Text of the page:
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Key to families | Table of families and genera

Previous taxon Indexes to all accepted names and synonyms:
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Lorin I. Nevling, Jr. & Kerry Barringer

Shrub [herb, tree, vine], often ill-smelling, poisonous. Stem: erect, flexible, branched, generally with raised, woody leaf scars; bark fibrous, tear-resistant, often green and/or ± white, at least in patches, especially when young. Leaf: simple, alternate [opposite, ± whorled], pinnately veined, entire, petioled; stipules ± 0. Inflorescence: axillary cluster [umbel, spike, raceme, or flowers 1]. Flower: bisexual [not], [3]4[6]-parted; hypanthium tubular or funnel- to bell-shaped, corolla-like; calyx lobes overlapped or not, or ± 0; petals small, alternate sepals; stamens [2,4]8[many]; disk generally present; ovary superior [1/2-inferior], 1-chambered, 1-ovuled, style 1, stigma dot-like. Fruit: berry [capsule]. Seed: 1.
± 50 genera, 750 species: worldwide, especially Australia, tropical Africa; some cultivated (Daphne, Edgeworthia), weedy (Thymelaea). [Van der Bank et al. 2002 Taxon 51:329–339] —Scientific Editor: Thomas J. Rosatti.
Unabridged references: [Van der Bank, M., Fay, M. F., & Chase, M. W. 2002. Molecular phylogenetics of Thymelaeaceae with particular reference to African and Australian genera. Taxon 51: 329–339]

Leaf: deciduous; broad-ovate to obovate; petioles covering buds. Inflorescence: nodding. Flower: open with or before leaves; calyx lobes short; petals minute, ± scale-like, included, forming a ring; filaments ± = style, exserted. Fruit: fleshy.
4 species: temperate North America, Mexico. (Greek: name from mythology) [Nesom & Mayfield 1995 Sida 56:21–42]
Unabridged references: [Johnson 1994 Four Seasons 9(4):38–41; McMinn & Forderhase 1935 Madroño 3:117–120; Vogelman 1953 Asa Gray Bull II 2:77–82]

D. occidentalis A. Gray WESTERN LEATHERWOOD
Stem: 1–3 m, silky-hairy in youth. Leaf: petioles 3–6 mm; blade 2–7 cm, silky-hairy, base, tip rounded. Inflorescence: 1–4 flowered. Flower: short-pedicelled; hypanthium yellow. Fruit: 8–10 mm, yellow-green, glabrous.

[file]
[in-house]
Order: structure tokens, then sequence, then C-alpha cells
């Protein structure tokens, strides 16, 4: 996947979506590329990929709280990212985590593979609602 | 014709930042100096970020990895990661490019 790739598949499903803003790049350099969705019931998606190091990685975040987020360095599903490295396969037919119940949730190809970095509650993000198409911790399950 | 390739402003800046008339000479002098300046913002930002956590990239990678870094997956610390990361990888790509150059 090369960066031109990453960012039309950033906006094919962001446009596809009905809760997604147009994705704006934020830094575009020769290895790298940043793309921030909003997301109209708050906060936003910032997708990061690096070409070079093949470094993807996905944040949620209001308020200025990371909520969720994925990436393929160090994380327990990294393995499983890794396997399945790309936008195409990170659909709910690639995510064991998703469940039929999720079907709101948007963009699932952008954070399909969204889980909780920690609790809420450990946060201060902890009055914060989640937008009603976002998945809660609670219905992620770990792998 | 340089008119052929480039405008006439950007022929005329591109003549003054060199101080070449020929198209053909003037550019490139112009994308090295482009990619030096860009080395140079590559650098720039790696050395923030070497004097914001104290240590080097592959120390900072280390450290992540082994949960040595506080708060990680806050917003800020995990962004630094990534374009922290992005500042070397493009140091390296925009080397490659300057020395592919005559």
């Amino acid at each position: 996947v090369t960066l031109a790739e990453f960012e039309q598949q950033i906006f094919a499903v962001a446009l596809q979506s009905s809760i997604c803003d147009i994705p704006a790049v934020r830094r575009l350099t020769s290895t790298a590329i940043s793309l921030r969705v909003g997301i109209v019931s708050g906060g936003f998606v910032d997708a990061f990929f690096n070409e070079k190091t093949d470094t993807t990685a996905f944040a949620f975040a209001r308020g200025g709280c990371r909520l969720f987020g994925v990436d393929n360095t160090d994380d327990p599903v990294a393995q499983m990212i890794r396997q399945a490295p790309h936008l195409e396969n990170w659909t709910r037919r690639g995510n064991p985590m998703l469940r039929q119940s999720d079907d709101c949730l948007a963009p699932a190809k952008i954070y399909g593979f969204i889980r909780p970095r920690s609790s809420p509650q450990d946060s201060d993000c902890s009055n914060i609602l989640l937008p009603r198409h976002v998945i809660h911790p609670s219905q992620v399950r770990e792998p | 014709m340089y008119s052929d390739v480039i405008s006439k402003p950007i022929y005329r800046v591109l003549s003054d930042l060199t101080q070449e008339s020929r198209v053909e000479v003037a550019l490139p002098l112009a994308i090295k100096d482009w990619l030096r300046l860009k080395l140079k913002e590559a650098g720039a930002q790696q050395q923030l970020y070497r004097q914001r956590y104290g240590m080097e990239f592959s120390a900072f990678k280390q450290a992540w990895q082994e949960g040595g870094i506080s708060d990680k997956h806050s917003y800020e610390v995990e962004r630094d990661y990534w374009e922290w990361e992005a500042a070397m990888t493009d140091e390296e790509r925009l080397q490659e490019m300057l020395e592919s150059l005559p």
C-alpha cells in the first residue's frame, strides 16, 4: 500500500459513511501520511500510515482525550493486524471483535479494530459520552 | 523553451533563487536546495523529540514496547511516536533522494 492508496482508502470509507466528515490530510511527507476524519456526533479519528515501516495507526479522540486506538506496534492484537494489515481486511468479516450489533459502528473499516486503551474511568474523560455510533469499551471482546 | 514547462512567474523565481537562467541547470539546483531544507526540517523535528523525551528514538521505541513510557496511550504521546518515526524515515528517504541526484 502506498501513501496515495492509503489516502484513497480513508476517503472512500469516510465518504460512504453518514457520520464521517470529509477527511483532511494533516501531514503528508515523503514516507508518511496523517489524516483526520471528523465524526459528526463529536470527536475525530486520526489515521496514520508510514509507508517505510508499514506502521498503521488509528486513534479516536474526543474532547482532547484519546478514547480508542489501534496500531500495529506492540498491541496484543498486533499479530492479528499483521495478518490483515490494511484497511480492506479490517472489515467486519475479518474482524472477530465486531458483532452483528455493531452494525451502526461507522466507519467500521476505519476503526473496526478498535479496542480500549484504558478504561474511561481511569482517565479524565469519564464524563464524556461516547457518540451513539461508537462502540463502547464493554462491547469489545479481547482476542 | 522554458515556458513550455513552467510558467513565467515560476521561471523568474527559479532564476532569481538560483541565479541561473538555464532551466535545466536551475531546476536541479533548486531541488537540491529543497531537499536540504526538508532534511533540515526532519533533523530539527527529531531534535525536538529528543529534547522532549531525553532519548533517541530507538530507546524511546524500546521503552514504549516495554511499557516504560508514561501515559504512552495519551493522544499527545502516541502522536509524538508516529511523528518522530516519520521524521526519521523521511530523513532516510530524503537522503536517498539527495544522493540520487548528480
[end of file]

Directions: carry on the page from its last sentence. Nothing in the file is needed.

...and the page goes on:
2n=36. Generally north or northeast facing slopes, mixed-evergreen forest to chaparral, generally in fog belt; 50–400 m. San Francisco Bay Area. Nov–Mar [Online Interchange] {CNPS list}

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Citation for the whole project: Jepson Flora Project (eds.) 2013. Jepson eFlora,, accessed on Nov 29 2015
Citation for this treatment: [Author of taxon treatment] 2013. Dirca, in Jepson Flora Project (eds.) Jepson eFlora,, accessed on Nov 29 2015

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click for enlargement Dirca occidentalis
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1995 Saint Mary's College of California

Geographic subdivisions indicated for the distribution of Dirca occidentalis Markers link to CCH specimen records. If the markers are obscured, reload the page [or change window size and reload]. Yellow markers indicate records that may provide evidence for eFlora range revision or may have georeferencing or identification issues.
map of distribution 1
(Note: any qualifiers in the taxon distribution description, such as 'northern', 'southern', 'adjacent' etc., are not reflected in the map above, and in some cases indication of a taxon in a subdivision is based on a single collection or author-verified occurence).

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Data provided by the participants of the Consortium of California Herbaria.
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CCH collections by month

Duplicates counted once; synonyms included.
Species do not include records of infraspecific taxa.
Blue line denotes eFlora flowering time.